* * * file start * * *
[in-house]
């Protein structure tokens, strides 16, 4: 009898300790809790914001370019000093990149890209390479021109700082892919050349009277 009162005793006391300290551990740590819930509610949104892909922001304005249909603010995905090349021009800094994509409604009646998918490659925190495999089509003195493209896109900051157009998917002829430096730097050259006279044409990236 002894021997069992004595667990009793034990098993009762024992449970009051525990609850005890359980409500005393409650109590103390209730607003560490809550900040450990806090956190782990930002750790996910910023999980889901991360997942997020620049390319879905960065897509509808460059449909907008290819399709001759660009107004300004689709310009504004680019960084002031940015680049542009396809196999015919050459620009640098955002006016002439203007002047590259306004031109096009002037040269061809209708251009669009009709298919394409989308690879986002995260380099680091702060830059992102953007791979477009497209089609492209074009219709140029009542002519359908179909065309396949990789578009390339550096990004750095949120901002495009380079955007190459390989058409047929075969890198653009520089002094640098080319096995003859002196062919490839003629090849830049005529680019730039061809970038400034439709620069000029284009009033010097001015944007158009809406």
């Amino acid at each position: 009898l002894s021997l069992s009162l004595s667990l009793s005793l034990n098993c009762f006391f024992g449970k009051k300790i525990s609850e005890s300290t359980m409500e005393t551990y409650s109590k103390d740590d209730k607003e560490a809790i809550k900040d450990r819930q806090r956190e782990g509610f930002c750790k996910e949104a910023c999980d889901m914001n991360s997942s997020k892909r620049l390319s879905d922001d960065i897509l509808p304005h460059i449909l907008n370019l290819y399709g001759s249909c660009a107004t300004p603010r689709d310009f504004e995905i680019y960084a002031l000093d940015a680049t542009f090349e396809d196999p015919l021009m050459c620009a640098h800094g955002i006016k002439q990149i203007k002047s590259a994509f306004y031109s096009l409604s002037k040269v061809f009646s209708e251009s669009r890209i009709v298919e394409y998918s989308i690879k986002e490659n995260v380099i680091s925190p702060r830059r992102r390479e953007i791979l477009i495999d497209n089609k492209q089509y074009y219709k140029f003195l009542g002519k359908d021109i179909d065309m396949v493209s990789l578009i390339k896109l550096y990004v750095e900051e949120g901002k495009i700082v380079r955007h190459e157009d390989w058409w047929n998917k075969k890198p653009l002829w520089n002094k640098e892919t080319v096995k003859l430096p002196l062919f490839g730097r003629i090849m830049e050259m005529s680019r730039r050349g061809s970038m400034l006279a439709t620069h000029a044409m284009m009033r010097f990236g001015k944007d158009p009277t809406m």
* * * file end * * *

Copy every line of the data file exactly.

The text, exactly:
[in-house]
């Protein structure tokens, strides 16, 4: 009898300790809790914001370019000093990149890209390479021109700082892919050349009277 009162005793006391300290551990740590819930509610949104892909922001304005249909603010995905090349021009800094994509409604009646998918490659925190495999089509003195493209896109900051157009998917002829430096730097050259006279044409990236 002894021997069992004595667990009793034990098993009762024992449970009051525990609850005890359980409500005393409650109590103390209730607003560490809550900040450990806090956190782990930002750790996910910023999980889901991360997942997020620049390319879905960065897509509808460059449909907008290819399709001759660009107004300004689709310009504004680019960084002031940015680049542009396809196999015919050459620009640098955002006016002439203007002047590259306004031109096009002037040269061809209708251009669009009709298919394409989308690879986002995260380099680091702060830059992102953007791979477009497209089609492209074009219709140029009542002519359908179909065309396949990789578009390339550096990004750095949120901002495009380079955007190459390989058409047929075969890198653009520089002094640098080319096995003859002196062919490839003629090849830049005529680019730039061809970038400034439709620069000029284009009033010097001015944007158009809406």
């Amino acid at each position: 009898l002894s021997l069992s009162l004595s667990l009793s005793l034990n098993c009762f006391f024992g449970k009051k300790i525990s609850e005890s300290t359980m409500e005393t551990y409650s109590k103390d740590d209730k607003e560490a809790i809550k900040d450990r819930q806090r956190e782990g509610f930002c750790k996910e949104a910023c999980d889901m914001n991360s997942s997020k892909r620049l390319s879905d922001d960065i897509l509808p304005h460059i449909l907008n370019l290819y399709g001759s249909c660009a107004t300004p603010r689709d310009f504004e995905i680019y960084a002031l000093d940015a680049t542009f090349e396809d196999p015919l021009m050459c620009a640098h800094g955002i006016k002439q990149i203007k002047s590259a994509f306004y031109s096009l409604s002037k040269v061809f009646s209708e251009s669009r890209i009709v298919e394409y998918s989308i690879k986002e490659n995260v380099i680091s925190p702060r830059r992102r390479e953007i791979l477009i495999d497209n089609k492209q089509y074009y219709k140029f003195l009542g002519k359908d021109i179909d065309m396949v493209s990789l578009i390339k896109l550096y990004v750095e900051e949120g901002k495009i700082v380079r955007h190459e157009d390989w058409w047929n998917k075969k890198p653009l002829w520089n002094k640098e892919t080319v096995k003859l430096p002196l062919f490839g730097r003629i090849m830049e050259m005529s680019r730039r050349g061809s970038m400034l006279a439709t620069h000029a044409m284009m009033r010097f990236g001015k944007d158009p009277t809406m």